Web 1.0 Web 2.0 Web 3.0
Web3 has become a universal term for the concept of a new and improved internet. Essentially, Web3 uses blockchain, cryptocurrencies and NFTs to give power back to users through ownership. A 2020 Twitter post put it best:
Web1 was read-only, Web2 was read-write, Web3 will allow you to read, write and own.
How internet evolved
Centralization helped usher billions of people onto the World Wide Web and created a stable, reliable infrastructure for it. However, a big problem with the internet today is that a few centralized organizations have influence over large areas of the World Wide Web, unilaterally dictating what belongs and what doesn't.
Web3 makes it possible to solve this problem. Instead of a network monopolized by large technology companies, Web3 is decentralized, created, managed and owned by users. Web3 puts the power in the hands of individuals, not corporations.
Before we talk about Web3, let's remember how we got there.
From Web1.0 to Web3.0
In 1989, at CERN, Geneva, Tim Berners-Lee was involved in the development of protocols that later became the foundation of the World Wide Web. What was his idea? Create open, decentralized protocols that will allow information to be exchanged from any corner of the world.
The first incarnation of Berners-Lee's idea, now known as 'Web 1.0', emerged throughout 1990-2004. Web 1.0 was largely a collection of static sites owned by companies, and user interaction was virtually minimal as individuals rarely created content. Therefore, this version of the Internet began to be called 'read-only'.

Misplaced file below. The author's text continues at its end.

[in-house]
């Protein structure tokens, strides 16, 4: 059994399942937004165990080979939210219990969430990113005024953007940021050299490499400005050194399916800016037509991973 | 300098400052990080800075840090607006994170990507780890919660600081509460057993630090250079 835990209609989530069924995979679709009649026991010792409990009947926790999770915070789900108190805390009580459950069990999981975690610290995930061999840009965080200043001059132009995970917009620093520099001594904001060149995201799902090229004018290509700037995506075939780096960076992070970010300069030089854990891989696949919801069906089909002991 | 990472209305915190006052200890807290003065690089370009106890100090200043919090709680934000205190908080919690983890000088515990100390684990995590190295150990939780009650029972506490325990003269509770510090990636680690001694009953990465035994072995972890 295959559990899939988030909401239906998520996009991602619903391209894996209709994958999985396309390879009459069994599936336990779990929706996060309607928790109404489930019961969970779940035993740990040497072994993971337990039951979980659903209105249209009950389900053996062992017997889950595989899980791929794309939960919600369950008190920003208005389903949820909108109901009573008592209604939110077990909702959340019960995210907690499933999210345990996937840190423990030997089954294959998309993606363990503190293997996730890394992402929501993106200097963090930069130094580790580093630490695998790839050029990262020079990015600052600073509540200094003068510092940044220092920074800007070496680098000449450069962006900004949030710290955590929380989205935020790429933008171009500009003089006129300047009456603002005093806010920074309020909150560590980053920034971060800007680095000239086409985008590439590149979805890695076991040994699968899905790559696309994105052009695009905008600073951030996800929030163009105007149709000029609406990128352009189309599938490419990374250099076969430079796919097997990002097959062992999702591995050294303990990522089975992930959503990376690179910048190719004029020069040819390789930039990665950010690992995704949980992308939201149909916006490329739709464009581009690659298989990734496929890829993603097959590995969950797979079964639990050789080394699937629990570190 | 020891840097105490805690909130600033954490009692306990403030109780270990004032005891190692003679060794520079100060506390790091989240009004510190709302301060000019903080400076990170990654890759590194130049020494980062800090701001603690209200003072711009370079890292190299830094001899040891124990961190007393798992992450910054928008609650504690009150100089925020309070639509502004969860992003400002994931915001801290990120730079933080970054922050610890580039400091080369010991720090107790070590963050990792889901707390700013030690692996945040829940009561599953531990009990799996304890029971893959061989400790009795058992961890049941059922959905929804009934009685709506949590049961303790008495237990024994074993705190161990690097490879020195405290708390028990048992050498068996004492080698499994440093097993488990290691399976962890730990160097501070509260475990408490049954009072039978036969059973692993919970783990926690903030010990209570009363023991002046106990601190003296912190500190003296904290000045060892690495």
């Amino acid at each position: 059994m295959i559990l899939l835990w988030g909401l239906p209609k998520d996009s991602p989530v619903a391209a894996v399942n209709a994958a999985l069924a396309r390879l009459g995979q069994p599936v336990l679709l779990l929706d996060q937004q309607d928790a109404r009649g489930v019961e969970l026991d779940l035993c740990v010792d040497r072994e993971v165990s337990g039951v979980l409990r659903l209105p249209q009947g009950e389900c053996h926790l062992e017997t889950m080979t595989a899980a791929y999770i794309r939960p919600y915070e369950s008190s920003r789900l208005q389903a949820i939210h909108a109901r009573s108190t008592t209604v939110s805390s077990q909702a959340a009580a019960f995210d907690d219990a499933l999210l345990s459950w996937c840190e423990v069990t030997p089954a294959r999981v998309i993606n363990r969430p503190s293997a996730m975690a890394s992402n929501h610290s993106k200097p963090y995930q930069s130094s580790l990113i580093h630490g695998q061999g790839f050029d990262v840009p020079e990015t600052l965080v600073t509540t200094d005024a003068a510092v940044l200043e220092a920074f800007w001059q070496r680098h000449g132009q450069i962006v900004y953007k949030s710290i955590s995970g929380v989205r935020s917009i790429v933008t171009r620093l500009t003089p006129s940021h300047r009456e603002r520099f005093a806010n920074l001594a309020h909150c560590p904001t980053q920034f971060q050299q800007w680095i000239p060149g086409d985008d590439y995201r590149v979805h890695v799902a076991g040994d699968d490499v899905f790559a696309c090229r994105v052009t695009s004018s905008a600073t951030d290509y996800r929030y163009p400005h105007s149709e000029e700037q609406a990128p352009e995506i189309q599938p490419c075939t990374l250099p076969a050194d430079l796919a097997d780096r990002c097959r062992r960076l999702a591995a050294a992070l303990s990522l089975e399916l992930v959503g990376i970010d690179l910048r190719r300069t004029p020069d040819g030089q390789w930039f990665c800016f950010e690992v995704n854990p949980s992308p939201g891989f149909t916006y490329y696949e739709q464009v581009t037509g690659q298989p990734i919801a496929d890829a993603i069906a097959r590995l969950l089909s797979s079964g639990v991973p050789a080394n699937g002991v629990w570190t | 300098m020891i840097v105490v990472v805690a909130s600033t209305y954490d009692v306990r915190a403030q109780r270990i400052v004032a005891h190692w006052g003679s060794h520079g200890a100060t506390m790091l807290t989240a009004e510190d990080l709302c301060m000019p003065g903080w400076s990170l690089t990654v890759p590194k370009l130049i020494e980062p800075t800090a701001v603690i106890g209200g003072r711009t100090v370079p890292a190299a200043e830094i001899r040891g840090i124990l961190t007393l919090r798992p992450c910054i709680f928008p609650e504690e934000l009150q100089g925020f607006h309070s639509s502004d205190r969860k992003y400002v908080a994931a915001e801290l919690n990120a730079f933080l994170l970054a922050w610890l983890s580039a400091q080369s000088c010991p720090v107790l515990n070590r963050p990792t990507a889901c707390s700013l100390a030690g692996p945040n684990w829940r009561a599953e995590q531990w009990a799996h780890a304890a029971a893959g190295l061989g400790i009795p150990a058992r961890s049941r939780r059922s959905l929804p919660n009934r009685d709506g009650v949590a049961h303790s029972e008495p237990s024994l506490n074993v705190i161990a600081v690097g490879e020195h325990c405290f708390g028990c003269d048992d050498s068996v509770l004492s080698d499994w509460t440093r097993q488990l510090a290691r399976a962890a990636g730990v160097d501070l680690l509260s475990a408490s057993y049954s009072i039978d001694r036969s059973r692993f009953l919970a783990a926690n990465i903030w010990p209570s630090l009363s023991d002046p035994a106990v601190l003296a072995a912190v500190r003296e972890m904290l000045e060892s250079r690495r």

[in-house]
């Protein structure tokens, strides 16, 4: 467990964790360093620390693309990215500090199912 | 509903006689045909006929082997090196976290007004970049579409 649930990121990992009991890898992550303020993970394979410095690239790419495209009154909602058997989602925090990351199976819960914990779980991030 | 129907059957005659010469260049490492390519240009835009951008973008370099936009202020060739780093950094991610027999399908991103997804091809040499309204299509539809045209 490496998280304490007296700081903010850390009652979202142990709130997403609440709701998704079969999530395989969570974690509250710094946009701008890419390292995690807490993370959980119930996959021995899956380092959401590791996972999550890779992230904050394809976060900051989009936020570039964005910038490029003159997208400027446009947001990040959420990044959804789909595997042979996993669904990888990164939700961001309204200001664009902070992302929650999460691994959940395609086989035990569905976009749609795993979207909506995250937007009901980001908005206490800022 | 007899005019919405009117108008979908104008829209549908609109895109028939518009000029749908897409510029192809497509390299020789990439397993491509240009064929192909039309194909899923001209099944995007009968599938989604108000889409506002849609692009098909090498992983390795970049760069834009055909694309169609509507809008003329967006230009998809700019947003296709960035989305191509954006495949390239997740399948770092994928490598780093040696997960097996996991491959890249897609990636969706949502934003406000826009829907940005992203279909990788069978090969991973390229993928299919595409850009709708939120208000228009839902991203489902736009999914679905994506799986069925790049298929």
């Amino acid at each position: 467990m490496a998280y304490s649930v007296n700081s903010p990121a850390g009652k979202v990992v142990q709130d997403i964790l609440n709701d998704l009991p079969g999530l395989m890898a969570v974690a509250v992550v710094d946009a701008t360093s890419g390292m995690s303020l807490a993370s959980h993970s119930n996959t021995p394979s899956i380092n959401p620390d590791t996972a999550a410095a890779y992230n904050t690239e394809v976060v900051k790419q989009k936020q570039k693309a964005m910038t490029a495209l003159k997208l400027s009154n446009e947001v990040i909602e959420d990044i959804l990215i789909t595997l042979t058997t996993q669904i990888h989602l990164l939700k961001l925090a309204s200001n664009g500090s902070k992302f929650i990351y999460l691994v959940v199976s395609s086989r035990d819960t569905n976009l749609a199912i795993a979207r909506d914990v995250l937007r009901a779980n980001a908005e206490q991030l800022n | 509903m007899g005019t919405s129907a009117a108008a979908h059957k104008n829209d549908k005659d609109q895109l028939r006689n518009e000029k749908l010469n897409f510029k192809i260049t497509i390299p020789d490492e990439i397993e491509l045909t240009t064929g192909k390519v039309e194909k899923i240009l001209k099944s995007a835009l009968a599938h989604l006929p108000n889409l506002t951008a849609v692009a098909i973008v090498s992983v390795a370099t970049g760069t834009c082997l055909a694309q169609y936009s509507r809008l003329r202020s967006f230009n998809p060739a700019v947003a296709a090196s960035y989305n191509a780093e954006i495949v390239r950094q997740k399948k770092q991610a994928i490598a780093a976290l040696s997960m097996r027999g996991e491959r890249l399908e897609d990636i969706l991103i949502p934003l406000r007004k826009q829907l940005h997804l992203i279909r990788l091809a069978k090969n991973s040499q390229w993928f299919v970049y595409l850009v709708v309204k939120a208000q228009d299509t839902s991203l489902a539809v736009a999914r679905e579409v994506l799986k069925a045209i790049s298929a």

The period of Web 2.0 began in 2004 with the emergence of social networks. Instead of read-only access, the internet provided both read and write access. Now, companies have started not only providing users with content but also offering them platforms for sharing user-generated content and interaction between them. As more and more people came online, a few leading companies began to control a disproportionate amount of the traffic and value created on the network. Web 2.0 also spawned an advertising-based revenue model; while users could create content, they did not own it or benefit from its monetization.
The framework for Web 3.0 was invented by Ethereum co-founder Gavin Wood shortly after Ethereum launched in 2014. Wood formulated a solution to a problem that plagued many early adopters of cryptocurrency: the internet required too much trust. After all, the internet that people know and use today relies heavily on the trust of a few private companies acting in the public interest.